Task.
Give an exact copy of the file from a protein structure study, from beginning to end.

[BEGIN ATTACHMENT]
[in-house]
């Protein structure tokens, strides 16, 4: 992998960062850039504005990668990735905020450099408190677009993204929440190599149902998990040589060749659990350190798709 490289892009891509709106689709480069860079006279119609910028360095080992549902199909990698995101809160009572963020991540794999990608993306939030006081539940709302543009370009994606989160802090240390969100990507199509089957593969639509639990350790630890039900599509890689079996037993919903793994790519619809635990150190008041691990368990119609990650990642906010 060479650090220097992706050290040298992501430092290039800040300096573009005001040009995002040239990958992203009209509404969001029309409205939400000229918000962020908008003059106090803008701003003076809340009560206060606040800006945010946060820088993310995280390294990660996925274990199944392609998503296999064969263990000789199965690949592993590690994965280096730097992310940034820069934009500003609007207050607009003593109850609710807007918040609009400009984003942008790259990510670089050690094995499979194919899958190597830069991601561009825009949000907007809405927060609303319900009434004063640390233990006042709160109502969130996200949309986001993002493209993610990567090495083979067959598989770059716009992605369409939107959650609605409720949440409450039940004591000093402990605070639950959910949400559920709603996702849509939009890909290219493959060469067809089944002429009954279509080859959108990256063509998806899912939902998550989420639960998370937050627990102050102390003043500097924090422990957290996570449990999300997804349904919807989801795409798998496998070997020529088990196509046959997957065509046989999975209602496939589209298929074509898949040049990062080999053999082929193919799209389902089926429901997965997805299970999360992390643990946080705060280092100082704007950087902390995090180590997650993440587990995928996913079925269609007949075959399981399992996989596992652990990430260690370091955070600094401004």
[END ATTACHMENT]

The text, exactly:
[in-house]
């Protein structure tokens, strides 16, 4: 992998960062850039504005990668990735905020450099408190677009993204929440190599149902998990040589060749659990350190798709 490289892009891509709106689709480069860079006279119609910028360095080992549902199909990698995101809160009572963020991540794999990608993306939030006081539940709302543009370009994606989160802090240390969100990507199509089957593969639509639990350790630890039900599509890689079996037993919903793994790519619809635990150190008041691990368990119609990650990642906010 060479650090220097992706050290040298992501430092290039800040300096573009005001040009995002040239990958992203009209509404969001029309409205939400000229918000962020908008003059106090803008701003003076809340009560206060606040800006945010946060820088993310995280390294990660996925274990199944392609998503296999064969263990000789199965690949592993590690994965280096730097992310940034820069934009500003609007207050607009003593109850609710807007918040609009400009984003942008790259990510670089050690094995499979194919899958190597830069991601561009825009949000907007809405927060609303319900009434004063640390233990006042709160109502969130996200949309986001993002493209993610990567090495083979067959598989770059716009992605369409939107959650609605409720949440409450039940004591000093402990605070639950959910949400559920709603996702849509939009890909290219493959060469067809089944002429009954279509080859959108990256063509998806899912939902998550989420639960998370937050627990102050102390003043500097924090422990957290996570449990999300997804349904919807989801795409798998496998070997020529088990196509046959997957065509046989999975209602496939589209298929074509898949040049990062080999053999082929193919799209389902089926429901997965997805299970999360992390643990946080705060280092100082704007950087902390995090180590997650993440587990995928996913079925269609007949075959399981399992996989596992652990990430260690370091955070600094401004």